In a perfect world, Havel would be acknowledged worldwide as one of humanity’s great heroes. He would, at the very least, be listed alongside Gandhi, Nelson Mandela, Martin Luther King Jr., and others who sacrificed tremendously while leading movements for freedom. His essay The Power of the Powerless would join King’s Letter from Birmingham Jail among the 20th century’s greatest writings on freedom and activism. Instead he is sorely neglected by the press and intellectual classes. The reason is not hard to ferret out. Havel was an activist against Soviet communism, something that many in the American ruling class supported in the 70’s and a few still have fond feelings for today. (Christopher Hitchens, incidentally, was among those.) Consequently most folks won’t pour too much effusive praise on Havel.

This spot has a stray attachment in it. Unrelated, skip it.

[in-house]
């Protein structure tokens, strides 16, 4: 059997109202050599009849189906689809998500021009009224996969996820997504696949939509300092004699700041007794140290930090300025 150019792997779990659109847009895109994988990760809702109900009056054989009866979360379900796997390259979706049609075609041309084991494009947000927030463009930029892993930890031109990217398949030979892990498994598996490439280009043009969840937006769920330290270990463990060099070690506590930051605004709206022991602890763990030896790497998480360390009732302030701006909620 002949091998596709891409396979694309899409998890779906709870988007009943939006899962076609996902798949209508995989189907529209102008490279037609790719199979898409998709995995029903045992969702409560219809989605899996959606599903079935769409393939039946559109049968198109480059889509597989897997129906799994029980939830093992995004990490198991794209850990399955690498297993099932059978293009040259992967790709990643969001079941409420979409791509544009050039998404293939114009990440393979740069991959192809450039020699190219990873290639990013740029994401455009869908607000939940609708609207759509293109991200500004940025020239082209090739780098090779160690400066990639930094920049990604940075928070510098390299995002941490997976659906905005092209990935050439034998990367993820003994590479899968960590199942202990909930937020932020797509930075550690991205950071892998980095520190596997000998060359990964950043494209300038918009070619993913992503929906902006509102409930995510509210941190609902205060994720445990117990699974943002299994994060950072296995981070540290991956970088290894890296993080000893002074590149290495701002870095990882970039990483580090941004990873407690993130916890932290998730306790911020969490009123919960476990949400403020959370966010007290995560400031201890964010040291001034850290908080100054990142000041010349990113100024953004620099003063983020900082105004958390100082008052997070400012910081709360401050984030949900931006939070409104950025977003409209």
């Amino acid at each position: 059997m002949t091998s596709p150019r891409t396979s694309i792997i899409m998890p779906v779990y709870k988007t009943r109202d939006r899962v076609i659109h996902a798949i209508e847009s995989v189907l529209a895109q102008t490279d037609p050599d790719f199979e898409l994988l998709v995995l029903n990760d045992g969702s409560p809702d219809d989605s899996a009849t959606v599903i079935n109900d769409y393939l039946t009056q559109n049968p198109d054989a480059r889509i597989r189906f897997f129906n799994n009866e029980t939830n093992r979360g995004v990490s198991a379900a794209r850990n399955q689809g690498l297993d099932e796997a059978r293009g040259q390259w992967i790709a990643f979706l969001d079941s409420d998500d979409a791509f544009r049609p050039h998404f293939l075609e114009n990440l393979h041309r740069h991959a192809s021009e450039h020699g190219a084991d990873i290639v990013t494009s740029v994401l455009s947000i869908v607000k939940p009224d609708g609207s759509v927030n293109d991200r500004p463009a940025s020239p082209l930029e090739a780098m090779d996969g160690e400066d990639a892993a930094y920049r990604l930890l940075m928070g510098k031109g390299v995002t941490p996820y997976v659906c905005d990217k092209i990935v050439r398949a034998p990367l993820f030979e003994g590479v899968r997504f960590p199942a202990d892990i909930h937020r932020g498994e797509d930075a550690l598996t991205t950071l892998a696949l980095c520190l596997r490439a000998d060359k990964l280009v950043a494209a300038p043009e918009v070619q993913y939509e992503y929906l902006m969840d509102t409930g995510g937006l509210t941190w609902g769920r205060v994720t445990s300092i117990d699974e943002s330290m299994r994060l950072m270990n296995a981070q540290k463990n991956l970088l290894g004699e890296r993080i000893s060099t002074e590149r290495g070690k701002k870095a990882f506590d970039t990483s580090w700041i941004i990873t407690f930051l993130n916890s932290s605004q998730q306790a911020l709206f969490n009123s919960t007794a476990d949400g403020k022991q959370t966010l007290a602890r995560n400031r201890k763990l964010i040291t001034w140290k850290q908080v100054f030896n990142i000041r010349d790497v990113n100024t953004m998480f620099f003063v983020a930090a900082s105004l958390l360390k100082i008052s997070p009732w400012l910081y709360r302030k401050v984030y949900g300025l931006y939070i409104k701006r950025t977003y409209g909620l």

Humanity has lost a true hero and friend, and God has gained a man truly worthy of Heaven.
Following fast on the deaths of Moammar Gaddafi and Christopher Hitchens comes the news of the passing of someone who truly will not be missed. According to this report from the Los Angeles Times, North Korean dictator Kim Jong Il has kicked the bucket. Goodbye.
I woke up this morning and logged onto the internet and the first news I encountered was the death of Christopher Hitchens. Newspapers, magazines, and websites are overflowing with obituaries for him, and they will be for the next few days. All of them will mention that he was a headstrong atheist who proudly attacked religious believers with whatever insults came into his head. They will also praise him for his intellectual skill, principles, and writing talent. None, at least among the ones that I’ve written, will mention that he spent almost his whole life promoting communism.